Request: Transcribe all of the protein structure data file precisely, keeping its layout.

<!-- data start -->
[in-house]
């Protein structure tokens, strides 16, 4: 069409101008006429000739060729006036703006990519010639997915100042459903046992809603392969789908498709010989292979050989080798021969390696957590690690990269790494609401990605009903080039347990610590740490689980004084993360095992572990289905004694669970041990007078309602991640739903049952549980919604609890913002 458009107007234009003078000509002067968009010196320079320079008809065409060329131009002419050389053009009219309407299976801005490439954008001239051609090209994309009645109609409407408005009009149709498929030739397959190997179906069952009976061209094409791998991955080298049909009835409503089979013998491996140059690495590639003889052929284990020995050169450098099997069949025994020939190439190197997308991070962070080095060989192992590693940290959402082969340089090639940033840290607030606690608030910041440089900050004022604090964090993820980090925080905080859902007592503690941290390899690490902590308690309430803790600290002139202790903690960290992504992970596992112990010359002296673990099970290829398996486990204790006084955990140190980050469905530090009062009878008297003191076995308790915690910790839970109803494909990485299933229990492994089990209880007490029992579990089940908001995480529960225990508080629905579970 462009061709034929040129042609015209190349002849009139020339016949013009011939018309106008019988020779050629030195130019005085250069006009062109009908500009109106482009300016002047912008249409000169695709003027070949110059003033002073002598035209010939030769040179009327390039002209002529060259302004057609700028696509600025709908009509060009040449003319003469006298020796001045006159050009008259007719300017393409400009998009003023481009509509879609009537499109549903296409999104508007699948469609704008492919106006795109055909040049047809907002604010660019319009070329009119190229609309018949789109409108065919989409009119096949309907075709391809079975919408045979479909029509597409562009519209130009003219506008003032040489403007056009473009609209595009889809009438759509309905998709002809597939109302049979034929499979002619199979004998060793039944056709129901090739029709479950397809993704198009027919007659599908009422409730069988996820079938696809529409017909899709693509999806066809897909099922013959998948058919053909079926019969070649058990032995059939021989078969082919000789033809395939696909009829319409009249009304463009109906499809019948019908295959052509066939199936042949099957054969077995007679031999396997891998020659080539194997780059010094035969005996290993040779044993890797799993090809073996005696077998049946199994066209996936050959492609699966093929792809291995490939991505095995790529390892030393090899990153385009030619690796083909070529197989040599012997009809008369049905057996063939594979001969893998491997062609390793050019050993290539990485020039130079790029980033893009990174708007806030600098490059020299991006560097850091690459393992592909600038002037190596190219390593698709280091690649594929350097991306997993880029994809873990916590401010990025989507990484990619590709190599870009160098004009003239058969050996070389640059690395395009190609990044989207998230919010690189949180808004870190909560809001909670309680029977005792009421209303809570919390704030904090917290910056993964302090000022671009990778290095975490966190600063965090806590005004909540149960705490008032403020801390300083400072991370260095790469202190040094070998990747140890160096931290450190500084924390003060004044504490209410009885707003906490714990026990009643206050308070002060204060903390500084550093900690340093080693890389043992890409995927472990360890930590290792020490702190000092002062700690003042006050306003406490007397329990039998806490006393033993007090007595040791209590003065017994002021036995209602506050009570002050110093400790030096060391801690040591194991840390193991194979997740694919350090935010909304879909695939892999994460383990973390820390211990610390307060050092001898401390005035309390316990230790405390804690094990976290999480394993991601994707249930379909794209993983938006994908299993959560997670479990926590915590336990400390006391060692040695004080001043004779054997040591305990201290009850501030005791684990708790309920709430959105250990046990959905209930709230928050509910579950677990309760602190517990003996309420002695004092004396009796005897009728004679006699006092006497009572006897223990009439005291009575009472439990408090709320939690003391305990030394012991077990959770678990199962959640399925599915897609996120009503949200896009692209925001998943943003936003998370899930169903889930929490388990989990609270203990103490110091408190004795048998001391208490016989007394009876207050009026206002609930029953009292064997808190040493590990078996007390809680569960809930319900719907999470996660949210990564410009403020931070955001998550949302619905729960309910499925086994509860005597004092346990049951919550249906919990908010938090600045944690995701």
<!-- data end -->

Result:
[in-house]
């Protein structure tokens, strides 16, 4: 069409101008006429000739060729006036703006990519010639997915100042459903046992809603392969789908498709010989292979050989080798021969390696957590690690990269790494609401990605009903080039347990610590740490689980004084993360095992572990289905004694669970041990007078309602991640739903049952549980919604609890913002 458009107007234009003078000509002067968009010196320079320079008809065409060329131009002419050389053009009219309407299976801005490439954008001239051609090209994309009645109609409407408005009009149709498929030739397959190997179906069952009976061209094409791998991955080298049909009835409503089979013998491996140059690495590639003889052929284990020995050169450098099997069949025994020939190439190197997308991070962070080095060989192992590693940290959402082969340089090639940033840290607030606690608030910041440089900050004022604090964090993820980090925080905080859902007592503690941290390899690490902590308690309430803790600290002139202790903690960290992504992970596992112990010359002296673990099970290829398996486990204790006084955990140190980050469905530090009062009878008297003191076995308790915690910790839970109803494909990485299933229990492994089990209880007490029992579990089940908001995480529960225990508080629905579970 462009061709034929040129042609015209190349002849009139020339016949013009011939018309106008019988020779050629030195130019005085250069006009062109009908500009109106482009300016002047912008249409000169695709003027070949110059003033002073002598035209010939030769040179009327390039002209002529060259302004057609700028696509600025709908009509060009040449003319003469006298020796001045006159050009008259007719300017393409400009998009003023481009509509879609009537499109549903296409999104508007699948469609704008492919106006795109055909040049047809907002604010660019319009070329009119190229609309018949789109409108065919989409009119096949309907075709391809079975919408045979479909029509597409562009519209130009003219506008003032040489403007056009473009609209595009889809009438759509309905998709002809597939109302049979034929499979002619199979004998060793039944056709129901090739029709479950397809993704198009027919007659599908009422409730069988996820079938696809529409017909899709693509999806066809897909099922013959998948058919053909079926019969070649058990032995059939021989078969082919000789033809395939696909009829319409009249009304463009109906499809019948019908295959052509066939199936042949099957054969077995007679031999396997891998020659080539194997780059010094035969005996290993040779044993890797799993090809073996005696077998049946199994066209996936050959492609699966093929792809291995490939991505095995790529390892030393090899990153385009030619690796083909070529197989040599012997009809008369049905057996063939594979001969893998491997062609390793050019050993290539990485020039130079790029980033893009990174708007806030600098490059020299991006560097850091690459393992592909600038002037190596190219390593698709280091690649594929350097991306997993880029994809873990916590401010990025989507990484990619590709190599870009160098004009003239058969050996070389640059690395395009190609990044989207998230919010690189949180808004870190909560809001909670309680029977005792009421209303809570919390704030904090917290910056993964302090000022671009990778290095975490966190600063965090806590005004909540149960705490008032403020801390300083400072991370260095790469202190040094070998990747140890160096931290450190500084924390003060004044504490209410009885707003906490714990026990009643206050308070002060204060903390500084550093900690340093080693890389043992890409995927472990360890930590290792020490702190000092002062700690003042006050306003406490007397329990039998806490006393033993007090007595040791209590003065017994002021036995209602506050009570002050110093400790030096060391801690040591194991840390193991194979997740694919350090935010909304879909695939892999994460383990973390820390211990610390307060050092001898401390005035309390316990230790405390804690094990976290999480394993991601994707249930379909794209993983938006994908299993959560997670479990926590915590336990400390006391060692040695004080001043004779054997040591305990201290009850501030005791684990708790309920709430959105250990046990959905209930709230928050509910579950677990309760602190517990003996309420002695004092004396009796005897009728004679006699006092006497009572006897223990009439005291009575009472439990408090709320939690003391305990030394012991077990959770678990199962959640399925599915897609996120009503949200896009692209925001998943943003936003998370899930169903889930929490388990989990609270203990103490110091408190004795048998001391208490016989007394009876207050009026206002609930029953009292064997808190040493590990078996007390809680569960809930319900719907999470996660949210990564410009403020931070955001998550949302619905729960309910499925086994509860005597004092346990049951919550249906919990908010938090600045944690995701």